“New pathways for governing food system transformations: a pluralistic practice-based futures approach using visioning, back-casting and serious gaming” Astrid Mangnus (Utrecht University)
14:30 – 15:00 Break
Reflecting on future-oriented FEAST research (cont.)
15:00 – 16:45 “Lifeworld-level scenarios: Re-crafting social practices for food in Bangkok” Steven McGreevy (RIHN)
“Multi-stakeholder Workshop: The future of food and agriculture in Bhutan” Mai Kobayashi and Max Spiegelberg (RIHN)
“Building imaginative capacity with rural municipality policy planners: empowering distributed futures” Norie Tamura (RIHN)
“Play and decision making: Embracing two future perspectives” Kazuhiko Ota (RIHN)
16:45 – 18:00 Lessons Learned from FEAST research: Next Steps
18:00 Day 1 Close
18:30 Workshop Dinner (Location TBD)

Day 2 (November 8): Future Design

Time Title Speaker
9:00 – 9:30 Welcome & Reflections from Yesterday
Theoretical perspectives on Future Design
9:30 – 10:30 “The fundamental framework of future design.” Tatsuyoshi Saijo (RIHN and Research Institute for Future Design at Kochi University of Technology (KUT))
“Intergenerational expectations and deflationary equilibrium.” Keiichiro Kobayashi (Keio University and The Tokyo Foundation of Policy Research)
“Identifying uncertainties from the perspective of future generations.” Yoshinori Nakagawa (Research Institute for Future Design at KUT)
10:30 – 11:00 Break
Case studies on Future Design
11:00 – 12:15 “Future Design in Matsumoto – Excitement, Far-sighted, and Objective Thinking” Naoko Nishimura (Shinshu University)
“Judging policy measures from the perspectives’ of imaginary future generations – a case study.” Keishiro Hara (Osaka University)
“Limited Time: Scenario Planning and Intergenerational Future Design” Lauren Lambert (ASU)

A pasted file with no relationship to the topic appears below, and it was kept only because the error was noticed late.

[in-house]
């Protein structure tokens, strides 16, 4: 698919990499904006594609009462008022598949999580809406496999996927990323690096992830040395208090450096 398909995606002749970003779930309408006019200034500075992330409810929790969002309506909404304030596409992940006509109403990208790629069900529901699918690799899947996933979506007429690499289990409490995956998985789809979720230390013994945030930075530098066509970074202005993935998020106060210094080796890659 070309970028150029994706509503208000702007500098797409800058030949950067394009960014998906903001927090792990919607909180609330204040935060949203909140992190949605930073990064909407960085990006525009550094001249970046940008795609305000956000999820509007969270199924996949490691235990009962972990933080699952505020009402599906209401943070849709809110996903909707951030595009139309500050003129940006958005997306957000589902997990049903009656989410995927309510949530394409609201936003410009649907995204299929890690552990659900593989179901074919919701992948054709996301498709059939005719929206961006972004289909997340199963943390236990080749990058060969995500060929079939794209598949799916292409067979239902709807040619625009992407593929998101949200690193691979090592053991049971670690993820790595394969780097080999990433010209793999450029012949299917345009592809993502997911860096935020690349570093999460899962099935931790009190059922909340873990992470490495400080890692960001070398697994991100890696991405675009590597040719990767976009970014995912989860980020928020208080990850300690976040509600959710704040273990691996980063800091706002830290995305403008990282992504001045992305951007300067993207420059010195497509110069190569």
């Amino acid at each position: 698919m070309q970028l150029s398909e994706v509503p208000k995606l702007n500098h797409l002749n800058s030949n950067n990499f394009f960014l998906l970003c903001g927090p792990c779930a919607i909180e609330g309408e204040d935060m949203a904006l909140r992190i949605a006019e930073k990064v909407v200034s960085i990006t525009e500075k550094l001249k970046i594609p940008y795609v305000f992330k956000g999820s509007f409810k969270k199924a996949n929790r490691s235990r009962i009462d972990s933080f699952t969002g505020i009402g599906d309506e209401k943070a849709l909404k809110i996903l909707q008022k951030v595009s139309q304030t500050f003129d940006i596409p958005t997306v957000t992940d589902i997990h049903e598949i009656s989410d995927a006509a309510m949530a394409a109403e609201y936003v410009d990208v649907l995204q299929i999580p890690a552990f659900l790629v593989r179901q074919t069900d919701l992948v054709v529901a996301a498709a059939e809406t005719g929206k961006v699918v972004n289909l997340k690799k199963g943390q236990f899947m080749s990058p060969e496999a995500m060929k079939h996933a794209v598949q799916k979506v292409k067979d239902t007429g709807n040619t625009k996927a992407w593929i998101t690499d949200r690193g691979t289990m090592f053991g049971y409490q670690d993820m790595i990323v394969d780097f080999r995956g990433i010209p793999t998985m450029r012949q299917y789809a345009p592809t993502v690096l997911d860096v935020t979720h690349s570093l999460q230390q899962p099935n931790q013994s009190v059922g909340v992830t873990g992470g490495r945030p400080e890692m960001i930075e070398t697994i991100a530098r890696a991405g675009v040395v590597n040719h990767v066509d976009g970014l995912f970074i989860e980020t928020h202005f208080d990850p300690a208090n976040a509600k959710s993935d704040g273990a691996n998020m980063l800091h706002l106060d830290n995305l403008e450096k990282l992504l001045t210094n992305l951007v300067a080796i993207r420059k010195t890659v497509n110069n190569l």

12:15 – 13:00 Lunch
13:00 – 14:00 Open Space: Making New Connections (Walk & Talk)
14:00 – 14:15 Reflections on Open Space
The Mind and the Self and Futures
14:15 – 15:00 “Probing the neural bases of motivations towards intergenerational sustainability.” Ryuta Aoki (Tokyo Metropolitan University)
“A Creative Approach to Emerging Problems from the Future Vision – The Self-Nonself Circulation Principle Beyond Complexity” Masatoshi Murase (Kyoto University)
15:00 – 15:30 Break
Effects of Futuring
14:15 – 15:00 “Perceptual Shifts in Future-Focused Deliberation” Cynthia Selin (ASU)
“The effects of scenario planning on participant psychological capital” Thomas Chermack (Colorado State University)
16:15 – 17:00 Discussion of the Day: Lessons Learned
17:00 Day 2 Close
18:00 Open Dinner (self-organized)

Day 3 (November 9) : Narratives & in the Anthropocene

Time Title Speaker
9:00 – 9:30 Welcome & Reflections from Yesterday
Narratives & in the Anthropocene
9:30 – 10:45 “Canonical pasts, present experience and the (de) construction of narratives” Sander van der Leeuw (ASU)
“Digital Futures” Stéphane Grumbach (Institut National de Recherche en Informatique et en Automatique, INRIA)
“Climaginaries: Exploring climate futures and societal transformations through integrated assessment models and future fiction.” Lisette van Beek (Utrecht University)
“Creating Better Futures through Better Dreams” Ruth Wylie (ASU)
10:45 – 11:00 Break
11:00 – 12:15 Taking Stock: New Discoveries, New Questions
12:15 Day 3 Close / Lunch